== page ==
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Sashimi and Sushi - Preparing Octopus

Λογότυπο DK PublishingDK Publishing 2/7/2014 DKBooks
© Provided by DKBooks

© Provided by DKBooks

© Provided by DKBooks

© Provided by DKBooks

© Provided by DKBooks

© Provided by DKBooks

© Provided by DKBooks

Preparing Octopus

Fresh octopus is a Japanese delicacy. You may wonder how we manage to turn this tough, rubbery mollusk into tender sashimi. It’s not easy and, as the name of this sort of preparation—nimono—indicates, it involves simmering.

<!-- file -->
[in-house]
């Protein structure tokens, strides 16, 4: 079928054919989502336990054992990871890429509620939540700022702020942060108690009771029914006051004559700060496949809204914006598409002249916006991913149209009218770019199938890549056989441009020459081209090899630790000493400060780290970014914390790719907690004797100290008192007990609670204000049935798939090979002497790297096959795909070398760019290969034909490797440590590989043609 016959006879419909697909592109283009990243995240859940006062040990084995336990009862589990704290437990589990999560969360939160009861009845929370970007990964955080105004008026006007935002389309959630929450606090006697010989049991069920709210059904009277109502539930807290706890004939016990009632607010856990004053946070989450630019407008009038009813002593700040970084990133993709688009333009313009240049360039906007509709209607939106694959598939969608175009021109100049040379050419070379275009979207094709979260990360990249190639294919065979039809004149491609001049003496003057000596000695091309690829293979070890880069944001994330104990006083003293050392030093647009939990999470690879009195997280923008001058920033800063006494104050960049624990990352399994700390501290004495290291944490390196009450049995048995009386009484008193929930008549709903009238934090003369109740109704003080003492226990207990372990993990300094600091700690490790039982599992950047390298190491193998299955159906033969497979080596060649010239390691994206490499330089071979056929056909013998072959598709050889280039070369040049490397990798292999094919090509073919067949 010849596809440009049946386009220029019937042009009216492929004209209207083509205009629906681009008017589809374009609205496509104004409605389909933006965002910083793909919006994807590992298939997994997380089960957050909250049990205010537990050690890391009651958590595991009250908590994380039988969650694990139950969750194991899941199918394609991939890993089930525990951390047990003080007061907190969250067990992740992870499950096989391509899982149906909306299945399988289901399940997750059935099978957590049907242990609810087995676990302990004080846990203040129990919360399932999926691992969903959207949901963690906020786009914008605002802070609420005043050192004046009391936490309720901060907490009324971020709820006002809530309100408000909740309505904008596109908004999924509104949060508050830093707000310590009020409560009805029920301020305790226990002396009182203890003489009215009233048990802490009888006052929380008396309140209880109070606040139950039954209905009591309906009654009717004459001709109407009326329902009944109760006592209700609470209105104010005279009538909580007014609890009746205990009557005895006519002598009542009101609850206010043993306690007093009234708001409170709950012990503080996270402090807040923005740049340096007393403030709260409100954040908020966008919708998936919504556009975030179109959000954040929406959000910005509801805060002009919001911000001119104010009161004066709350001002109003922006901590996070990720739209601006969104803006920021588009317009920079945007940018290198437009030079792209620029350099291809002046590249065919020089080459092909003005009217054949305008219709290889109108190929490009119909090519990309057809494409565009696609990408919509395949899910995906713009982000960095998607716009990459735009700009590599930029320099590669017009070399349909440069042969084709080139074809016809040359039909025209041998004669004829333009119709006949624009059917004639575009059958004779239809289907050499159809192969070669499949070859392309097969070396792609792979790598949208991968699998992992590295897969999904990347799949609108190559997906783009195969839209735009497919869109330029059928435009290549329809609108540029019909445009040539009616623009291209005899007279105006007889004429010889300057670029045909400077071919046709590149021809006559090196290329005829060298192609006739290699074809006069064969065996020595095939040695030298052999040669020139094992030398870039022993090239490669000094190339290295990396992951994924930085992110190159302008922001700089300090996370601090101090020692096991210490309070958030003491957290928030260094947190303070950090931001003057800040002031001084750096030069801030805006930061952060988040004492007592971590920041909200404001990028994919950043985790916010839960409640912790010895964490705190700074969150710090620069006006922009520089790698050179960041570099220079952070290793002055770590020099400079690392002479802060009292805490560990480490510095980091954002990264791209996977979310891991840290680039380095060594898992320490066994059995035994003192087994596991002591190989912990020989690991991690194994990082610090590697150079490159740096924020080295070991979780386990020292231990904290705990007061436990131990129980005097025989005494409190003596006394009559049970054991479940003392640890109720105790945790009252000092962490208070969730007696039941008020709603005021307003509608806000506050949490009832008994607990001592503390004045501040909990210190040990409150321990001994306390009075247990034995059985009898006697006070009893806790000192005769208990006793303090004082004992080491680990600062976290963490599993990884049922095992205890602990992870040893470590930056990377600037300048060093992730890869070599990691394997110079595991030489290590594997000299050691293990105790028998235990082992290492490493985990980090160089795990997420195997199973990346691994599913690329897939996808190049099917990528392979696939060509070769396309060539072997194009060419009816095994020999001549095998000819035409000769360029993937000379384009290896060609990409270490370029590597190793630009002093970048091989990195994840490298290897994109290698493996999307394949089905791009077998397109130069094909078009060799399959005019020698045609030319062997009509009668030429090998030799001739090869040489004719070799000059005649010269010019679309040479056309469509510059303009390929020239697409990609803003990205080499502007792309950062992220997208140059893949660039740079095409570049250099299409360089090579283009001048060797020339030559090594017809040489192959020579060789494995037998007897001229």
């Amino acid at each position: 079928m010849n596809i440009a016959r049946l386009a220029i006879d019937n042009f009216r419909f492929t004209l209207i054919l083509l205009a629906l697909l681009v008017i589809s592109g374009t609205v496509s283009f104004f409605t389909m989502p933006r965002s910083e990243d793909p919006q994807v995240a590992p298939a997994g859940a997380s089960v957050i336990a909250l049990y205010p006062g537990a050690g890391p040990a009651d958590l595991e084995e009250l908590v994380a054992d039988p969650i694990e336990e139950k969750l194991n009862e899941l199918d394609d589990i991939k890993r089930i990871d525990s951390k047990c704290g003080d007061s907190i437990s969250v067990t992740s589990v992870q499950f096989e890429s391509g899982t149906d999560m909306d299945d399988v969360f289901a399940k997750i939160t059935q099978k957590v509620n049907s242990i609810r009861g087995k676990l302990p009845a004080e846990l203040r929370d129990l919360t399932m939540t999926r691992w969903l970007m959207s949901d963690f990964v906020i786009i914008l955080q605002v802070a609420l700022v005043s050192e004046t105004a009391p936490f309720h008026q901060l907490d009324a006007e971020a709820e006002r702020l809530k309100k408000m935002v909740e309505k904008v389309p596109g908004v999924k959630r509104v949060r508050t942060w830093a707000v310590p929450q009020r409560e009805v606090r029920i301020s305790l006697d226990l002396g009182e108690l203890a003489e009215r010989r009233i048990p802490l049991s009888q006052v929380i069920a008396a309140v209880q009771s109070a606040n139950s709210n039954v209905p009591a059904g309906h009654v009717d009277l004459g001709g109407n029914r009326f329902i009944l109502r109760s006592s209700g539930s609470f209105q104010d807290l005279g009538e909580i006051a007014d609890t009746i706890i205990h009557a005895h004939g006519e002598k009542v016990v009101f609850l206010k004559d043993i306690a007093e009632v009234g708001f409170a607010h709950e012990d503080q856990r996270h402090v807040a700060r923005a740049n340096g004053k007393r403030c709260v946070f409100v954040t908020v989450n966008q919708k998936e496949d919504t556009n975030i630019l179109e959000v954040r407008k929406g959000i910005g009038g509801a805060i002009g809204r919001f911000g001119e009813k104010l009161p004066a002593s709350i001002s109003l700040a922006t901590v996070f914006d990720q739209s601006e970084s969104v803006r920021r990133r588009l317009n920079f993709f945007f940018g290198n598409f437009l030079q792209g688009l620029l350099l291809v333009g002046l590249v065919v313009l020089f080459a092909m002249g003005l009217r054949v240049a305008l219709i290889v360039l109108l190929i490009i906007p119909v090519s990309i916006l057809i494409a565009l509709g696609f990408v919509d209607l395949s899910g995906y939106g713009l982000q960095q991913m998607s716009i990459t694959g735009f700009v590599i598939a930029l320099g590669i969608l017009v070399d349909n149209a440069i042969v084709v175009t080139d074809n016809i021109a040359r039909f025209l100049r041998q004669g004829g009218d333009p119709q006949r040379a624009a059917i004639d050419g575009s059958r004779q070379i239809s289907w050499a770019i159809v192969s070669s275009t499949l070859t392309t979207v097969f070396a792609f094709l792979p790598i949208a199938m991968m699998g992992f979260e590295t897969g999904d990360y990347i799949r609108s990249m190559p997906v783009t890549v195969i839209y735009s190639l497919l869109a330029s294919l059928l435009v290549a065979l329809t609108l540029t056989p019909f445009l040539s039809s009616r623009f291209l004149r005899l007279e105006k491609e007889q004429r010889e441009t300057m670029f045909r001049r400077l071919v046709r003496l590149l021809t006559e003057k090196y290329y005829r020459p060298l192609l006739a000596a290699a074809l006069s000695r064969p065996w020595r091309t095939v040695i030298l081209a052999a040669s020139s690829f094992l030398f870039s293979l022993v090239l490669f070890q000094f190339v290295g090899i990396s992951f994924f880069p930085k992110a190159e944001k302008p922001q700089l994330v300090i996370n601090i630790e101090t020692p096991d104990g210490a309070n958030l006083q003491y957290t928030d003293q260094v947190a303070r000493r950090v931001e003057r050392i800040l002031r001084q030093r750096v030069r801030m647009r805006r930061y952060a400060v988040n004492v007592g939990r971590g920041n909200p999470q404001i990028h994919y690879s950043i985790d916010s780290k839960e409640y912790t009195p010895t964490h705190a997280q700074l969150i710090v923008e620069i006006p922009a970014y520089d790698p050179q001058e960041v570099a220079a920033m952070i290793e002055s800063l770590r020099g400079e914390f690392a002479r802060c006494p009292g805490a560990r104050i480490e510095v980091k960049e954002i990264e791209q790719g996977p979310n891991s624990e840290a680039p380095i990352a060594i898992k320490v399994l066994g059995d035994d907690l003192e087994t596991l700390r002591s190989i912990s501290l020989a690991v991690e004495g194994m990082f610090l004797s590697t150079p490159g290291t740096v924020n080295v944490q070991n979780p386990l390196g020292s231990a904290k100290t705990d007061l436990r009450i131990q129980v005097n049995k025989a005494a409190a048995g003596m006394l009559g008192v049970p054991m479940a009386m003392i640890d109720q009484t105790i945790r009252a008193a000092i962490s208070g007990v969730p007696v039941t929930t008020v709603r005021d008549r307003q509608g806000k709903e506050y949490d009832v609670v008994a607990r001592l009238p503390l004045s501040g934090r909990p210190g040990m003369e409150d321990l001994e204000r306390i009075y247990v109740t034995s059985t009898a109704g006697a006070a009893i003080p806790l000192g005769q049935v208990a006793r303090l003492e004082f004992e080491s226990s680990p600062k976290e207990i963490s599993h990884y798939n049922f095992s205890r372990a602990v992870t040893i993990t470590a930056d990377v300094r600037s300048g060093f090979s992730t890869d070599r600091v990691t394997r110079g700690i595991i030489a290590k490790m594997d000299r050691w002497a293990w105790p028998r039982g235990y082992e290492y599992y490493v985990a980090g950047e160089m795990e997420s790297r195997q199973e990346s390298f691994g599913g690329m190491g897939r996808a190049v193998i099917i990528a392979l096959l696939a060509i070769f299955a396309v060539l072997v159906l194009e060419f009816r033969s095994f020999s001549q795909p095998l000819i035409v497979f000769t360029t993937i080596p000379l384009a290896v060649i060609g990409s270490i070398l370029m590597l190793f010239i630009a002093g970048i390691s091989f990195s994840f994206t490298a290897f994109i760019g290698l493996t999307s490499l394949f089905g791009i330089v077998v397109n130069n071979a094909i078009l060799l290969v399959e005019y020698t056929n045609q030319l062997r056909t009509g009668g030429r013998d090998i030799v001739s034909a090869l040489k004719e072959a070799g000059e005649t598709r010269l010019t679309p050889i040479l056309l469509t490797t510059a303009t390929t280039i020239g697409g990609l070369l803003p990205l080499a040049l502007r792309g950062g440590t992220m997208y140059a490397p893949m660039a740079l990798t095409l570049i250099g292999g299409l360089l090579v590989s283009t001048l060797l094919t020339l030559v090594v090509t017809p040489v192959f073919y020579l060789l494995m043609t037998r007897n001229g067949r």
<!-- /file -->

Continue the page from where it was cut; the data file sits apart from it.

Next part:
Octopus is covered by a coating of what can only be called slime. The first step in making it edible involves kneading the octopus by hand in a large bowl with a lot of coarse salt to rub off this outer coating (photo 01). After cutting off the body and rinsing off the salt, score the top of the tentacles (photo 02) so the arms lie flat. On a wooden board, beat the octopus to tenderize it; a large daikon is traditionally used for this purpose because of its tenderizing qualities (photo 03). Then separate the tentacles and dip them a few times into a pot of simmering dashi to heat them gradually (photos 04 and 05). Lower the octopus into the dashi, adding more dashi to the pot if needed (photo 06), and simmer gently until tender, about one and a half hours (photo 07).

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